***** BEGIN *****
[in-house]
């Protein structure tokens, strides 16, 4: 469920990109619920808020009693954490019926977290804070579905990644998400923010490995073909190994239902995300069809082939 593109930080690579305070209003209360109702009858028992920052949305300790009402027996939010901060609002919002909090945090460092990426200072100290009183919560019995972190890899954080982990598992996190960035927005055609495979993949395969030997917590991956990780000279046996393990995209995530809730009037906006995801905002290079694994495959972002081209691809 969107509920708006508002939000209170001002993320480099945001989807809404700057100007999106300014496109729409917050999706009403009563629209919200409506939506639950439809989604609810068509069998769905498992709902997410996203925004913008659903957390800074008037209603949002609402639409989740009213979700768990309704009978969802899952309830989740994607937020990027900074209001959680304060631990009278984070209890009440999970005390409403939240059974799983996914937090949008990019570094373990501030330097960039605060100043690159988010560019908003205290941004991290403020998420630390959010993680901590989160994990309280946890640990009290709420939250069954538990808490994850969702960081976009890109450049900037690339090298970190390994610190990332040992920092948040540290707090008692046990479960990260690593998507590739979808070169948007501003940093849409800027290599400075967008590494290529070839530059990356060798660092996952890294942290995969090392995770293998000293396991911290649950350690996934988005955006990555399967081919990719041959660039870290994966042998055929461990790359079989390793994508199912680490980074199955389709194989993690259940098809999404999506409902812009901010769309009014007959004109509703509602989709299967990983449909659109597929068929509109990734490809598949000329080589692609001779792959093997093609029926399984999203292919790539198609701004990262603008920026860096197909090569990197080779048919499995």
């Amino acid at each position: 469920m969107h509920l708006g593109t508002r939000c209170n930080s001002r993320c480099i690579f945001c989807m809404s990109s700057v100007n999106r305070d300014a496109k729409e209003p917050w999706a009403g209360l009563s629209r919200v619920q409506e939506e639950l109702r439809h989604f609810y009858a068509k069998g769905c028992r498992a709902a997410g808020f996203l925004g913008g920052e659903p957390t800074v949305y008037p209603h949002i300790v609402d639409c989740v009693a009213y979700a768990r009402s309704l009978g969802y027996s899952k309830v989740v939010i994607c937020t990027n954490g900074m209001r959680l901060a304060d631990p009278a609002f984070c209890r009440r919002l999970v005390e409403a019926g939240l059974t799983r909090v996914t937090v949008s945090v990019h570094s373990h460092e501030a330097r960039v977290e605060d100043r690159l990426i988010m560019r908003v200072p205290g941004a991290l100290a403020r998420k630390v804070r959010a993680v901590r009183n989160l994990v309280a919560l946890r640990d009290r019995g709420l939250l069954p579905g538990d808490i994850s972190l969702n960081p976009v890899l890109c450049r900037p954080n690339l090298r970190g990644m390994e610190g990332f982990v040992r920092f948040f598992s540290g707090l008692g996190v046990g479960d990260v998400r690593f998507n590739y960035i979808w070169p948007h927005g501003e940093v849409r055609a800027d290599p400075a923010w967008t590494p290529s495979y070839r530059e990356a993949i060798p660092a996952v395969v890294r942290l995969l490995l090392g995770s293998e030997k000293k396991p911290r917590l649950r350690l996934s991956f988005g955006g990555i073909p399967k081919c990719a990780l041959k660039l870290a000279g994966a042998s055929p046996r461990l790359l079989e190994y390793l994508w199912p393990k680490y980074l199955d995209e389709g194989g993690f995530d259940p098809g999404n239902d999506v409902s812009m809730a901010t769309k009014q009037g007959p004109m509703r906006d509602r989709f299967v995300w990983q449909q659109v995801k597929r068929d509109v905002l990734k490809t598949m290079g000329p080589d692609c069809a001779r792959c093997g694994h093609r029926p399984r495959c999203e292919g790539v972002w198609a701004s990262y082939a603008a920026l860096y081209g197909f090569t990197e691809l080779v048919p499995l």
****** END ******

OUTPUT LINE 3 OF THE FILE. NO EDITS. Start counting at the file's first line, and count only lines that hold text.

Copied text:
């Amino acid at each position: 469920m969107h509920l708006g593109t508002r939000c209170n930080s001002r993320c480099i690579f945001c989807m809404s990109s700057v100007n999106r305070d300014a496109k729409e209003p917050w999706a009403g209360l009563s629209r919200v619920q409506e939506e639950l109702r439809h989604f609810y009858a068509k069998g769905c028992r498992a709902a997410g808020f996203l925004g913008g920052e659903p957390t800074v949305y008037p209603h949002i300790v609402d639409c989740v009693a009213y979700a768990r009402s309704l009978g969802y027996s899952k309830v989740v939010i994607c937020t990027n954490g900074m209001r959680l901060a304060d631990p009278a609002f984070c209890r009440r919002l999970v005390e409403a019926g939240l059974t799983r909090v996914t937090v949008s945090v990019h570094s373990h460092e501030a330097r960039v977290e605060d100043r690159l990426i988010m560019r908003v200072p205290g941004a991290l100290a403020r998420k630390v804070r959010a993680v901590r009183n989160l994990v309280a919560l946890r640990d009290r019995g709420l939250l069954p579905g538990d808490i994850s972190l969702n960081p976009v890899l890109c450049r900037p954080n690339l090298r970190g990644m390994e610190g990332f982990v040992r920092f948040f598992s540290g707090l008692g996190v046990g479960d990260v998400r690593f998507n590739y960035i979808w070169p948007h927005g501003e940093v849409r055609a800027d290599p400075a923010w967008t590494p290529s495979y070839r530059e990356a993949i060798p660092a996952v395969v890294r942290l995969l490995l090392g995770s293998e030997k000293k396991p911290r917590l649950r350690l996934s991956f988005g955006g990555i073909p399967k081919c990719a990780l041959k660039l870290a000279g994966a042998s055929p046996r461990l790359l079989e190994y390793l994508w199912p393990k680490y980074l199955d995209e389709g194989g993690f995530d259940p098809g999404n239902d999506v409902s812009m809730a901010t769309k009014q009037g007959p004109m509703r906006d509602r989709f299967v995300w990983q449909q659109v995801k597929r068929d509109v905002l990734k490809t598949m290079g000329p080589d692609c069809a001779r792959c093997g694994h093609r029926p399984r495959c999203e292919g790539v972002w198609a701004s990262y082939a603008a920026l860096y081209g197909f090569t990197e691809l080779v048919p499995l």